Time to end the war on drugs

Richard Branson takes a look at Portugal’s decade-long experiment of drug decriminilization:

“In 2001 Portugal became the first European country to officially abolish all criminal penalties for personal possession of drugs, including marijuana, cocaine, heroin and methamphetamines.”

.   .   .

“Following decriminalization, Portugal has the lowest rate of lifetime marijuana use in people over 15 in the EU: 10%. The most comparable figure in America is in people over 12: 39.8%, Proportionally, more Americans have used cocaine than Portuguese have used marijuana. “

This does not even touch on the principle of self-ownership, which means that nobody – including the government – has the right to permit/deny me putting whatever I choose into my body, from food to medicines and drugs.

The flip side of this whole war on drugs – and one which I never hear mentioned, but which has real life-altering implications on actual flesh-and-blood human beings – is that of the legality of use of medical drugs which governments seem to think they also have the right to regulate.

In Canada, where the government pays for drugs of senior citizens, the government intentionally drags its feet approvinglife-saving medications: it costs the government less per pill and the treatment is considerably shorter!  It’s all about incentives…



One Response to “Time to end the war on drugs”

  1. Winghunter Says:

    Your liberty of what you put in your body stops at the point your influenced behavior endangers others liberty to remain safe from your actions (Intentional or not). Therefore, since over 95% of all crime is committed by criminals under the influence for whatever mindnumbingly stupid reasons and no one can sanely guarantee what they will do under the influence of those powerful (and known suicidal substances) then, no one may abuse them in America.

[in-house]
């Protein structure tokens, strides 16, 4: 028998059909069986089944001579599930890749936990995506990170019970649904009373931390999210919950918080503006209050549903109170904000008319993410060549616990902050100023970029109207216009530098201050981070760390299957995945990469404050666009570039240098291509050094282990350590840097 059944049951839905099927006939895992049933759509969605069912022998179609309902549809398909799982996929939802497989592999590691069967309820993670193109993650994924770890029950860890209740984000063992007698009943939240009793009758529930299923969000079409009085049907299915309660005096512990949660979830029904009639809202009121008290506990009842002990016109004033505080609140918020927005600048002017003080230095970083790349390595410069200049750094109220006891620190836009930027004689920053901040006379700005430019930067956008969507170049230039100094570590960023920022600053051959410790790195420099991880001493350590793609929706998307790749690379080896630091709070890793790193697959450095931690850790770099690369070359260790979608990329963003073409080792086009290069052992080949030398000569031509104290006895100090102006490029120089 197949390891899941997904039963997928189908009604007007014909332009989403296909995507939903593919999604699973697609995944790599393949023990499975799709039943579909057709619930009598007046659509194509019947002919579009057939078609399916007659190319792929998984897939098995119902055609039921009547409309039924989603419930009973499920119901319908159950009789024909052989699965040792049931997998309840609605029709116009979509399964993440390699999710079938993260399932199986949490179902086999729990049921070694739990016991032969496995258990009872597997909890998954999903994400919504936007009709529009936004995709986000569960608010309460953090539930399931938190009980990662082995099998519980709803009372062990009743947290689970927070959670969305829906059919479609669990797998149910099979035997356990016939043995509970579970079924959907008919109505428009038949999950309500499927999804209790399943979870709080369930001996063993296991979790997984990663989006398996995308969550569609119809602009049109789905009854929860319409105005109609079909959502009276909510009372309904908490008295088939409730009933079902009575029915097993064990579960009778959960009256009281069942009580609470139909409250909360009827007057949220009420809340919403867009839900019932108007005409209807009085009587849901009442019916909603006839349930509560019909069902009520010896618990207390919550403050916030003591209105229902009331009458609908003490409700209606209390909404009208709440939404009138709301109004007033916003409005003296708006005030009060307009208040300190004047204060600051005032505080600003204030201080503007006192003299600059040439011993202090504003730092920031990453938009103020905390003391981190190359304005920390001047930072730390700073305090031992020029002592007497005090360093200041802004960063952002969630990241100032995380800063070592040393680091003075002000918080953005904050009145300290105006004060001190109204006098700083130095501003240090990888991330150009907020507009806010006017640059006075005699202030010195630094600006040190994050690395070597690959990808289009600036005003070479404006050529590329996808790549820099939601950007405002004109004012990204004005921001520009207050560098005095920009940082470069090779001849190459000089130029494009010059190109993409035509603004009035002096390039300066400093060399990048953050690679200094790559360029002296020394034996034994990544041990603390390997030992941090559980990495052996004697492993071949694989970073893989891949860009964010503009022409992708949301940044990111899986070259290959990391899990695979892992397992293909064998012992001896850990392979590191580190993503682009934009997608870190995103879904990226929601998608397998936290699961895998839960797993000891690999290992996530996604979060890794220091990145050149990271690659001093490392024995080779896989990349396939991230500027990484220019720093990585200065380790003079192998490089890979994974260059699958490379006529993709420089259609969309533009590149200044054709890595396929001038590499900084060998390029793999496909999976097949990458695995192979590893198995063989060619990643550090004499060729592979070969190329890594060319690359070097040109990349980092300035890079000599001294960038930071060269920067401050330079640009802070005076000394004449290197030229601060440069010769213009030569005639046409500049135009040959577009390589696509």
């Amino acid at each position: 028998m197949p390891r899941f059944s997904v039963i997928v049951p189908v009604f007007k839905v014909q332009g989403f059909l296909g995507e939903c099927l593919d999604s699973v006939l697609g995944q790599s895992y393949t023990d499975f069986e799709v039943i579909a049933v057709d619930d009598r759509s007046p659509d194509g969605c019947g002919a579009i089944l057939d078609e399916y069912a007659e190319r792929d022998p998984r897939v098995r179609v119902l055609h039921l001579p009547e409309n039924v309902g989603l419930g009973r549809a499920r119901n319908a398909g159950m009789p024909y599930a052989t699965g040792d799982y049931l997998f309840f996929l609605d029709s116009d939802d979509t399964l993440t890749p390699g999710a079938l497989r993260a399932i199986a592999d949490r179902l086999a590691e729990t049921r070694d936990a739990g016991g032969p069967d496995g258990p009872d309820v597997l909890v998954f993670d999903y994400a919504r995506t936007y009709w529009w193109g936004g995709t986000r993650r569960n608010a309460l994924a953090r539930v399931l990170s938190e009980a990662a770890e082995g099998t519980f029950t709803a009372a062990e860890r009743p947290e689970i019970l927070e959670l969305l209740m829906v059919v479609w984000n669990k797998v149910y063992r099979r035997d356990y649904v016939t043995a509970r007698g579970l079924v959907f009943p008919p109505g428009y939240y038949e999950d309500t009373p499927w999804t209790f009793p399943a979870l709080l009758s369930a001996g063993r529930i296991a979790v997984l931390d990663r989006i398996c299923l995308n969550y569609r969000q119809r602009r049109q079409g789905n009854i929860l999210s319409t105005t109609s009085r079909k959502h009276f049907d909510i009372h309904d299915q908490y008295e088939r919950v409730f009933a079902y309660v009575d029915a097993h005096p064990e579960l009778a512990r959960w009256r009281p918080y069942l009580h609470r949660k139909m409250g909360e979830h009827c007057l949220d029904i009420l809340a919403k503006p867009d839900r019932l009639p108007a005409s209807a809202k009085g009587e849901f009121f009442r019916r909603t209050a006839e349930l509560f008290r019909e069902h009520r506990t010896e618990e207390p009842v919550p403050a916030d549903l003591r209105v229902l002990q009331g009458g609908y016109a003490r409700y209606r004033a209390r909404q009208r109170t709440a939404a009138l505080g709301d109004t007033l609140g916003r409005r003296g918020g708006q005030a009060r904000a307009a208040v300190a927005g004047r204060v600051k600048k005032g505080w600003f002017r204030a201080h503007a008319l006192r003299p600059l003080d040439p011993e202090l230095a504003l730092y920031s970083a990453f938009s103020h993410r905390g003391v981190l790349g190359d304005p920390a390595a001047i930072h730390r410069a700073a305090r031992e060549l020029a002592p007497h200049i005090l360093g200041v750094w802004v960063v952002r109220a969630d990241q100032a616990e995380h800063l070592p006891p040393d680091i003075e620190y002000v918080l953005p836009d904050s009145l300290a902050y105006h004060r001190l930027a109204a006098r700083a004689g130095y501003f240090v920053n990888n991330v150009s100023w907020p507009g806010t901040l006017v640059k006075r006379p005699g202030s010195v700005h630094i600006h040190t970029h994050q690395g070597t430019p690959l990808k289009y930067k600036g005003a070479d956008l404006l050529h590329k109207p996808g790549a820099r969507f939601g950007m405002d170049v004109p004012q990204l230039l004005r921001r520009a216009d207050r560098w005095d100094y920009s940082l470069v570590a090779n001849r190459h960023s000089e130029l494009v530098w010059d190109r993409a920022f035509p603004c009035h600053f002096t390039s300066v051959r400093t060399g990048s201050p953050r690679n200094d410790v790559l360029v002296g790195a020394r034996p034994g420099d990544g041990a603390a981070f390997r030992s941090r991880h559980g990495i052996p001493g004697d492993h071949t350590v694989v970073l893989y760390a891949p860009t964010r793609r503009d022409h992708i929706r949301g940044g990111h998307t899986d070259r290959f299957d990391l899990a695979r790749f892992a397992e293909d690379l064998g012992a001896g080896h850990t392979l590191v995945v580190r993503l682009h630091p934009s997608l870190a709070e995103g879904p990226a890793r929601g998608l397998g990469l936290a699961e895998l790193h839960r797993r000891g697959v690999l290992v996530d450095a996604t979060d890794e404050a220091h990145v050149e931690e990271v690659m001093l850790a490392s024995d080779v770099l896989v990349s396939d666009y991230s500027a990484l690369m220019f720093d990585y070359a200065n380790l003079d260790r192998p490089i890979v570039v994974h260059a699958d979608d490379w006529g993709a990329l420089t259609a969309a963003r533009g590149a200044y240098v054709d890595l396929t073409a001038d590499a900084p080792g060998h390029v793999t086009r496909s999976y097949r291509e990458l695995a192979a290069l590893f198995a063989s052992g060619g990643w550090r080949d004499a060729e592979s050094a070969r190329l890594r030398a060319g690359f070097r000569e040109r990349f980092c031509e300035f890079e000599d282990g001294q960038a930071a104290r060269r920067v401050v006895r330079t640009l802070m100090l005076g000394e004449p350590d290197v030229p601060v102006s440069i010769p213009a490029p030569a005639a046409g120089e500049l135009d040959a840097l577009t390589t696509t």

However, if alcohol is not enough for you, you may exercise your right to move to Portugal (or anywhere else) anytime your little heart desires as that does not adversely affect the liberty and safety of Americans.

    Are we catching on yet!?

    Xanthippa says:


    Sounds like somebody here is a little slow on the uptake…

    There are several valid ways to approach this subject in a principled manner, but I am not certain which one might be the most easily simplified so that you might, perhaps, hope understand it. I suspect that any ‘principles’ based argument will be lost on you…

    Let’s start with reading: had you read the linked article this post was about?

    It points to actual data that once drug prohibition was done away with in Portugal, it lowered the use of drugs and the criminality associated with it.

    This is precisely the same experience from the United States regarding alsohol prohibition: once alcohol was banned, its use almost trippled and the illegal alcohol trade built the backbone of the organized crime in America, much the way drug prohibition funds the organized crime now.

    To reiterate: banning drugs/alcohol/anything else does not work but only makes it more desirable while at the same time funding the criminal elements within a society.

    So, if you want safer streets and reduced crimes, you should work against all forms of prohibition.

    Are we catching on yet?

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